Pioneer: Tommy Guerrero, Full Interview—The Streets of San Francisco

How did you feel watching the World Industries style coming in? That whole vibe?
It was just a different approach. Things change. I didn’t think much other than, “Wow, these guys are gnarly.” I remember when J.Lee came up here and was doing kickflips to back tail on this curb. We were pretty blown away. With such grace. You could see that the next generation was coming.

Did you feel like you were winding down when Real was starting?
No. Really it was Powell—they put me on the back burner after they got all the young guns coming up (Guy, Rudy, Hill, Barbee, etc…) I knew it. I could tell. It came down to a contest here in San Francisco where our TM came up and started telling me like, “Oh, I heard you’re doing drugs or this or that.” Trying to instigate something. So I skated in the contest and got second and he was like, “Oh.” I was like, “Yeah. I skate every day. That’s what I do.” I knew they were trying to phase me out so I started looking at other options. Thiebaud approached me with Jeff Klindt at the time. Of course, I already knew Fausto Vitello and Eric Swenson—I had known them since I was 10. So they talked to me and told me they wanted to do this thing and I just said “Let’s do it.” I made 1/5 of the money I had been making at Powell, it was one of those big leaps, but I knew we would be able to do what we wanted.

What was the order of Tony (Hawk), Lance, and everybody leaving Powell?
I left first. I was the first one to quit.

Tommy’s last part with Powell Peralta in Ban This (’89) before leaving to start Real.

Was skating changing? How old were you when Real started?
It was ’91. I was already probably about 45 (Laughs.) No. I was still skating hard at that point. It wasn’t until ’95 that I “retired.” And even then Fausto thought it was a bad idea. I had another few years in me. But everything was changing in skateboarding. Everything was evolving. These days it’s different. You can have a board out forever now if it’s like a legacy deal. Either way, you can’t give up skating even if you don’t skate. It’s about the way you perceive things. You’ll never see anything the same again. Ledges, stairs, banks. The average person doesn’t see those things. And that never changes for the rest of your life.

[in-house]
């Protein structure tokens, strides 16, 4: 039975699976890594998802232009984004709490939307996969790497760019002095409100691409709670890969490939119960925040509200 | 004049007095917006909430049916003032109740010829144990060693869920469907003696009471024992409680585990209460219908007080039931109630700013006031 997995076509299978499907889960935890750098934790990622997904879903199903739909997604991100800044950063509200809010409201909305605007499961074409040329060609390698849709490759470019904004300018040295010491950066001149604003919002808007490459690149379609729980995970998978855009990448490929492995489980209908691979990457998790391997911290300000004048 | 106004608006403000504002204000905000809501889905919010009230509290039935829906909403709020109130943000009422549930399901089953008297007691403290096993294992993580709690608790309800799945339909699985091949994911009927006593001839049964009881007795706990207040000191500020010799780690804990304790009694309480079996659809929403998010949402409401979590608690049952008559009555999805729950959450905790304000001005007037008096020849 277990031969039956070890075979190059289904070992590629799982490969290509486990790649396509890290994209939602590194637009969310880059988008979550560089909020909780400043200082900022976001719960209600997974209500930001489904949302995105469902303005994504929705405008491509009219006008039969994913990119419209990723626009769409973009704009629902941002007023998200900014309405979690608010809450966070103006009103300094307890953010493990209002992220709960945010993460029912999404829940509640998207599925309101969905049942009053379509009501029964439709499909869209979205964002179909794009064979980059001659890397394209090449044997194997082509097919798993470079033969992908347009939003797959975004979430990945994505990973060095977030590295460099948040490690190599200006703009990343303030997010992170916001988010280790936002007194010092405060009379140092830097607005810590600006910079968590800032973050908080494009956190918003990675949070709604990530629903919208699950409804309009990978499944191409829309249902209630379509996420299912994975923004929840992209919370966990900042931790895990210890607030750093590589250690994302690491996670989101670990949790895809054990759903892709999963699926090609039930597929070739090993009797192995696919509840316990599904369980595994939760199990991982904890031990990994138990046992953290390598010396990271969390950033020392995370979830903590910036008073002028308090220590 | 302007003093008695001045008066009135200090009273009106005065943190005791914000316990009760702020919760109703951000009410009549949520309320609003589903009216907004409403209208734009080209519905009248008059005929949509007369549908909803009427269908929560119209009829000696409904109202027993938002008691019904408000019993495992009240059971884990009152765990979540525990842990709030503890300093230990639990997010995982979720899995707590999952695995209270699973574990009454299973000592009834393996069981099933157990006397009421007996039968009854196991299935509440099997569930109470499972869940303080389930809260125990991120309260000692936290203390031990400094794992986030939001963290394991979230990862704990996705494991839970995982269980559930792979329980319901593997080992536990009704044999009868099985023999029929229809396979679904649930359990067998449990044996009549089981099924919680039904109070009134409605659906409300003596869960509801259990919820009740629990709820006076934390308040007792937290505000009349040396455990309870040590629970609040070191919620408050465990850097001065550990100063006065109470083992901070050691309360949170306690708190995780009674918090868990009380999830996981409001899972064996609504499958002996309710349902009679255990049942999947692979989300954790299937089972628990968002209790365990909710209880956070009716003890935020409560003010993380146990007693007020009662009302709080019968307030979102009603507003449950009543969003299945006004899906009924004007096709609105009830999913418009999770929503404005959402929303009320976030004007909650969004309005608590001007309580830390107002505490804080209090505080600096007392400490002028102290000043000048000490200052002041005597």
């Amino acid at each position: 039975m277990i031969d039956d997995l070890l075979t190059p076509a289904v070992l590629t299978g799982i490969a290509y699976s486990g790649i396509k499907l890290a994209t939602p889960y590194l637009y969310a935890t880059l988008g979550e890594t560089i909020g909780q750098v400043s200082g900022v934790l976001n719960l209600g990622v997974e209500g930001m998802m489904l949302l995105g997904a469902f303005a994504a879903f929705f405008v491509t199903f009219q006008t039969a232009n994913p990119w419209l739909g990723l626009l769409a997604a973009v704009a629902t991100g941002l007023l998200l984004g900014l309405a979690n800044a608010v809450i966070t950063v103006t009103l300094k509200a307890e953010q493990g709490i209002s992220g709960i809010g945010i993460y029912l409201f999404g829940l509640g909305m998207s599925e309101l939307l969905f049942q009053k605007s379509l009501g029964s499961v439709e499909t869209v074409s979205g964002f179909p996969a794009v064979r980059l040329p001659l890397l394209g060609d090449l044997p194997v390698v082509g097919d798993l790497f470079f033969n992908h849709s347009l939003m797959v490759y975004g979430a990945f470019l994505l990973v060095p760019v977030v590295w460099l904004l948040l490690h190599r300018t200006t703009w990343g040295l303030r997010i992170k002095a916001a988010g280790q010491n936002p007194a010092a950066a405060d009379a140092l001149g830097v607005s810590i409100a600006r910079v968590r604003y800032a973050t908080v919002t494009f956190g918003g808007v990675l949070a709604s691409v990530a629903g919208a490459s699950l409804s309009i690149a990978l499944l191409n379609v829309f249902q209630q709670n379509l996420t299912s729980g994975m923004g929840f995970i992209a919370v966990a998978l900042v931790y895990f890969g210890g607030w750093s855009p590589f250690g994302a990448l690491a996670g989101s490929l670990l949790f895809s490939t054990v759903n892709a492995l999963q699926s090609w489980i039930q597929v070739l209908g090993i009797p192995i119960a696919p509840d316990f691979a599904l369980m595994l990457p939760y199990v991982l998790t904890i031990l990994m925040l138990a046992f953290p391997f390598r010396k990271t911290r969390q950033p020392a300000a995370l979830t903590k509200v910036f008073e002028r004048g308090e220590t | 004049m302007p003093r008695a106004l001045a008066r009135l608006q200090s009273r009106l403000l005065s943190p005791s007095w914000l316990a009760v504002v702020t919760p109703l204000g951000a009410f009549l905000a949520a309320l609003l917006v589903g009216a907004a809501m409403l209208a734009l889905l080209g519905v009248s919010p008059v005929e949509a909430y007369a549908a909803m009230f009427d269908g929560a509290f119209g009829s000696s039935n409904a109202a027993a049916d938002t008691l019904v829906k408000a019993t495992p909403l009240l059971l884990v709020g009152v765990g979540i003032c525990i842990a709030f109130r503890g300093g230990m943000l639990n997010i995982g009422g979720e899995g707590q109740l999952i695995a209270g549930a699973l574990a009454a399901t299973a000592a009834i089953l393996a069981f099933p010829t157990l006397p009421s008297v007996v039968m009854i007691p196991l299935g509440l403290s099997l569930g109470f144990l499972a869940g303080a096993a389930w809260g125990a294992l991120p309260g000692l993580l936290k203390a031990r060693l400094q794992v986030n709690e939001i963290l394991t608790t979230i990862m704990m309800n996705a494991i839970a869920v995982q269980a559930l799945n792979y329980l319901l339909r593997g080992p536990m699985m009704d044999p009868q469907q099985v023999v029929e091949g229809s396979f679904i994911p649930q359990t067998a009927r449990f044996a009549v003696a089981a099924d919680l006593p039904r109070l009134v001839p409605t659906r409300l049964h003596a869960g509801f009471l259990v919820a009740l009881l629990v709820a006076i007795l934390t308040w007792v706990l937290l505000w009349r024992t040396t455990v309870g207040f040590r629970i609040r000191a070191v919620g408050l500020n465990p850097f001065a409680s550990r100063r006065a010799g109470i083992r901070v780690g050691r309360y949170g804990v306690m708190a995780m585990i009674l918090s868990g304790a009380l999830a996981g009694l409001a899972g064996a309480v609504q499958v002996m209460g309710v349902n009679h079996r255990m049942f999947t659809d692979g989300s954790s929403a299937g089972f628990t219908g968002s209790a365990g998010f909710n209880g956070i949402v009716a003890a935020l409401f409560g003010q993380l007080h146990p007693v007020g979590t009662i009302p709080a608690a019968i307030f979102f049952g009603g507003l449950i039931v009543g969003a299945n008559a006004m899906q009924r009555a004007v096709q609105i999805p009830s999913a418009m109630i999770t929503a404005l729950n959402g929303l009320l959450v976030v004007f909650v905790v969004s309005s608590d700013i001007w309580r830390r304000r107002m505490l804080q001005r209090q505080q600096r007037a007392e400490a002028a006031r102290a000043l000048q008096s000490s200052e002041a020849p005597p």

When’s the last time you skated?
I just went to a couple of skateparks this weekend with my son. He’s super into it now, he just turned 8. So we’ve been going to skate. We skated Alameda and Berkeley park on Saturday, then another park on Sunday. I’m feeling it, don’t get me wrong. But my back is f—ked up. My knees have always been f—ked up. But whatever.
Early Real ad in homage to Red Cloud. Circa ’91.

Was Punk Rock kind of fueling a lot of the early street?
Oh yeah. Back then too everybody had a band. If you skated, you were in a band. Everybody had bands. Punk just made sense to us. The whole punk movement came to the West Coast and of course when you’re young you have a ton of energy, a lot of angst and aggression. So it makes sense. Now I’m an old man, so I play more mellow music (Laughs).

Do you still get the same things out of both skating and music?
Yeah. I don’t get to do either enough, but skating and music have the same effect on me. They both help me maintain a certain level of peace, without being completely nuts. Both are forms of therapy—physical and mental. Completely. It just helps me to keep my gears from constantly turning.

How much actual office time do you put in at Deluxe?
It’s not even that much. Jim gets most of that. In the beginning everybody pitched in packing boxes and the whole nine. But now, I’ve been running Krooked, or Art Directing it for almost 10 years now. For a while I was doing all of the layouts. Now I’m trying to diminish that because I just don’t want to stare at a computer all the time. Don’t get me wrong, it’s amazing and I love it, but that’s not why I’m here on this planet—to color Mark’s doodles (Laughs.) I just direct now which is less hands on and I’m happy about that.

Tommy’s part in The Real Video (’93).

Looking at street skating now—do you trip out on where it has gone from where it started?
I would hate to grow up street skating today (Laughs). It is too f—king gnarly. Those guys are incredible.

Do you think the evolution is pretty much complete, or is it still going to change as much as it did in your day?
I honestly don’t think it can. Now it’s more just variations of the building blocks already in place. The human body can only endure so much, so nobody will be jumping down 100 stair gaps. I don’t quite know where it will go. Obviously the technicality is such a high level, and that will probably continue to refine itself. But more or less it’s variations of what has already been done. I think it will get to the point of gymnasts though. Were you have to make everything. I think it will get to that level.

What about the free flowing side though? I feel like that was really the side you brought to the table. Can that still exist even if every spot is illegal?
It will always be there. They can never stop us. It’s like technology. You can program whatever you want but there’s some kid out there hacking it right now. Skateboarders are like civic hackers. You can skate stop everything but they’ll always find a way around it. Nothing is safe.
Timeless style for a timeless spot. China Banks corner air. Circa ’87.